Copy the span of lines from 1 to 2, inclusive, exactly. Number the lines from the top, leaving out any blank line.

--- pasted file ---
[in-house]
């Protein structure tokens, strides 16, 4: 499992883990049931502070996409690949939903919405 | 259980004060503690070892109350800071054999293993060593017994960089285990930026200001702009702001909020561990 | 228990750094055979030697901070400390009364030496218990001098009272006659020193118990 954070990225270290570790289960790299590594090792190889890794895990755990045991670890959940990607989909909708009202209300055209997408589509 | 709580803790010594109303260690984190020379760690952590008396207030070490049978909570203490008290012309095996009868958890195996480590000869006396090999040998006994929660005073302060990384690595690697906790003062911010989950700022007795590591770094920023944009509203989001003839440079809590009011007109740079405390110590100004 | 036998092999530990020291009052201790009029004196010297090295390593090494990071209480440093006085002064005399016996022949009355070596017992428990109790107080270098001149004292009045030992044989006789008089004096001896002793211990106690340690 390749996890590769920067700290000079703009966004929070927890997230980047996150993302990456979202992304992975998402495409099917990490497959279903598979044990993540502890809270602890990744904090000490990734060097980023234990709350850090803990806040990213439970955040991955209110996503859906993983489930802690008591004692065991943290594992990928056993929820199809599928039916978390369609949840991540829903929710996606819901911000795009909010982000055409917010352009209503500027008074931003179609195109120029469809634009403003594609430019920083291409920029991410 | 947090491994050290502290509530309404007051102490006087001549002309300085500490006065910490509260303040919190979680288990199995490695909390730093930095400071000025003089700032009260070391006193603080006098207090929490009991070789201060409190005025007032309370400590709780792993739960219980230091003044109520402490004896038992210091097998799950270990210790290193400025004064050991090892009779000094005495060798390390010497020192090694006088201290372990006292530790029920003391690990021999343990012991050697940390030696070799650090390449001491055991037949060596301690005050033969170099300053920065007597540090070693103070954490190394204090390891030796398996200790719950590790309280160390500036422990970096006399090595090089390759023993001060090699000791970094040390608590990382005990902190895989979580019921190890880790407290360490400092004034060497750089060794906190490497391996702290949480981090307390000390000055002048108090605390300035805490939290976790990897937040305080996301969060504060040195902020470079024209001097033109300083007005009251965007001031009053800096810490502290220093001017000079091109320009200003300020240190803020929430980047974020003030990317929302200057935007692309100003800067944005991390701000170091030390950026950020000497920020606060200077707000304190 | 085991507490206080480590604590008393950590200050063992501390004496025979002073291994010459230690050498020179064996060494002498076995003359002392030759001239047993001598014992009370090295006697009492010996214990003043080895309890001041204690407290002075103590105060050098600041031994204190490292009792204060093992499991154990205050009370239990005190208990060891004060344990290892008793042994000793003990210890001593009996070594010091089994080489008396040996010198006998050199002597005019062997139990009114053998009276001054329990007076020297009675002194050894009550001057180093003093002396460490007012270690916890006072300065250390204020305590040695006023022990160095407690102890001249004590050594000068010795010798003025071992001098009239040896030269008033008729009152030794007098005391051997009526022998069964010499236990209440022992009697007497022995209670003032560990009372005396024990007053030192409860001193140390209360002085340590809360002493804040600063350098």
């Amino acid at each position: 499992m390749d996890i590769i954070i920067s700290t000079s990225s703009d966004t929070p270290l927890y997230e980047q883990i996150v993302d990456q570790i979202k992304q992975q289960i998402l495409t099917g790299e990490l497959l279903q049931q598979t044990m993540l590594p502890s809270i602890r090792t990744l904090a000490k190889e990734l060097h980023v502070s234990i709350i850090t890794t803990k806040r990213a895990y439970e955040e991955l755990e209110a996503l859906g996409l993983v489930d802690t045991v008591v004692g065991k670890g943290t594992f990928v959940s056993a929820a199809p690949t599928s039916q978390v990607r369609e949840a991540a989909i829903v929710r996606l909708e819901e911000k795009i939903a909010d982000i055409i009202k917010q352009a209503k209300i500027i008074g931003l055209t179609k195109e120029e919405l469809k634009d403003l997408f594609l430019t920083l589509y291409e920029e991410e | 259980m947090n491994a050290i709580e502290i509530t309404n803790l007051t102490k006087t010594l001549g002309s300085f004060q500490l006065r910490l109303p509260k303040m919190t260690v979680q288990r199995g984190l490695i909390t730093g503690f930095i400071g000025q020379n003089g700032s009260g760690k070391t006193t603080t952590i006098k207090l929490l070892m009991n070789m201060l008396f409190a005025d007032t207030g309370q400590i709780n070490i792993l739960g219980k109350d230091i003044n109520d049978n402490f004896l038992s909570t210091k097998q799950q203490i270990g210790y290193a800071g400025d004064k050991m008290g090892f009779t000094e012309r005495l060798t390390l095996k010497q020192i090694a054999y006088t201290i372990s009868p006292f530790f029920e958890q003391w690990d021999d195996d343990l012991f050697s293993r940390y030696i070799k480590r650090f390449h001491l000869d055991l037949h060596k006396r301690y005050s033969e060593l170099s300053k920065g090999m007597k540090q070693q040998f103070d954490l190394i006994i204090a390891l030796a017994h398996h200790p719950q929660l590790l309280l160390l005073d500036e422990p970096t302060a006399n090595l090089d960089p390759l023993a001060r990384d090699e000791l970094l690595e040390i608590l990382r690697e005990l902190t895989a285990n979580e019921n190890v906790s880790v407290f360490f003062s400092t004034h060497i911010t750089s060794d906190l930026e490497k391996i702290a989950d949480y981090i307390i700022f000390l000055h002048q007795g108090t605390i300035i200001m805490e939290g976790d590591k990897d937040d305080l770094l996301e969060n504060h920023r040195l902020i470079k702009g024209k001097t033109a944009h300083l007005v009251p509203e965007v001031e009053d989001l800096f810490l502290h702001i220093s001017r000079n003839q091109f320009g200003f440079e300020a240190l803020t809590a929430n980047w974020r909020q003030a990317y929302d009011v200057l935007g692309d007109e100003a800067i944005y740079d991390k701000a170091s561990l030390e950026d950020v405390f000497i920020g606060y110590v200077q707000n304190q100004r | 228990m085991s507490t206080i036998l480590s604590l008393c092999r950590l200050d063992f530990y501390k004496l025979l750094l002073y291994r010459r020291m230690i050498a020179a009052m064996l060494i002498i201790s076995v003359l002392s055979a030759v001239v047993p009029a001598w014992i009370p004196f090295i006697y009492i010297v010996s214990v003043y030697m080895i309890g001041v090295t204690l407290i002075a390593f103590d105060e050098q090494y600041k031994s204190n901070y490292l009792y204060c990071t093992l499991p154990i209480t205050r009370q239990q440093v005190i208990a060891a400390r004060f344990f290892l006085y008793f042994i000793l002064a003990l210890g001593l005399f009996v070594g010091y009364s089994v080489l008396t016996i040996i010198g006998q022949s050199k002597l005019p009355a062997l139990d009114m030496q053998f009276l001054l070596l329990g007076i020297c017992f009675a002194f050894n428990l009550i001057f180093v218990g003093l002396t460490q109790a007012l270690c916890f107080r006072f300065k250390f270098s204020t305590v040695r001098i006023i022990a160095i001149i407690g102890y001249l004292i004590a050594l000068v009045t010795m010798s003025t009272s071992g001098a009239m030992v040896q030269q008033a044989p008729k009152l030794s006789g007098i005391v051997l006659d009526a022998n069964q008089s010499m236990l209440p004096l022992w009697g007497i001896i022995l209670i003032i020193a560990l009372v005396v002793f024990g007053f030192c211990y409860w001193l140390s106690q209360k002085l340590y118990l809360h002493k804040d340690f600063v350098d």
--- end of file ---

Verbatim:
[in-house]
């Protein structure tokens, strides 16, 4: 499992883990049931502070996409690949939903919405 | 259980004060503690070892109350800071054999293993060593017994960089285990930026200001702009702001909020561990 | 228990750094055979030697901070400390009364030496218990001098009272006659020193118990 954070990225270290570790289960790299590594090792190889890794895990755990045991670890959940990607989909909708009202209300055209997408589509 | 709580803790010594109303260690984190020379760690952590008396207030070490049978909570203490008290012309095996009868958890195996480590000869006396090999040998006994929660005073302060990384690595690697906790003062911010989950700022007795590591770094920023944009509203989001003839440079809590009011007109740079405390110590100004 | 036998092999530990020291009052201790009029004196010297090295390593090494990071209480440093006085002064005399016996022949009355070596017992428990109790107080270098001149004292009045030992044989006789008089004096001896002793211990106690340690 390749996890590769920067700290000079703009966004929070927890997230980047996150993302990456979202992304992975998402495409099917990490497959279903598979044990993540502890809270602890990744904090000490990734060097980023234990709350850090803990806040990213439970955040991955209110996503859906993983489930802690008591004692065991943290594992990928056993929820199809599928039916978390369609949840991540829903929710996606819901911000795009909010982000055409917010352009209503500027008074931003179609195109120029469809634009403003594609430019920083291409920029991410 | 947090491994050290502290509530309404007051102490006087001549002309300085500490006065910490509260303040919190979680288990199995490695909390730093930095400071000025003089700032009260070391006193603080006098207090929490009991070789201060409190005025007032309370400590709780792993739960219980230091003044109520402490004896038992210091097998799950270990210790290193400025004064050991090892009779000094005495060798390390010497020192090694006088201290372990006292530790029920003391690990021999343990012991050697940390030696070799650090390449001491055991037949060596301690005050033969170099300053920065007597540090070693103070954490190394204090390891030796398996200790719950590790309280160390500036422990970096006399090595090089390759023993001060090699000791970094040390608590990382005990902190895989979580019921190890880790407290360490400092004034060497750089060794906190490497391996702290949480981090307390000390000055002048108090605390300035805490939290976790990897937040305080996301969060504060040195902020470079024209001097033109300083007005009251965007001031009053800096810490502290220093001017000079091109320009200003300020240190803020929430980047974020003030990317929302200057935007692309100003800067944005991390701000170091030390950026950020000497920020606060200077707000304190 | 085991507490206080480590604590008393950590200050063992501390004496025979002073291994010459230690050498020179064996060494002498076995003359002392030759001239047993001598014992009370090295006697009492010996214990003043080895309890001041204690407290002075103590105060050098600041031994204190490292009792204060093992499991154990205050009370239990005190208990060891004060344990290892008793042994000793003990210890001593009996070594010091089994080489008396040996010198006998050199002597005019062997139990009114053998009276001054329990007076020297009675002194050894009550001057180093003093002396460490007012270690916890006072300065250390204020305590040695006023022990160095407690102890001249004590050594000068010795010798003025071992001098009239040896030269008033008729009152030794007098005391051997009526022998069964010499236990209440022992009697007497022995209670003032560990009372005396024990007053030192409860001193140390209360002085340590809360002493804040600063350098």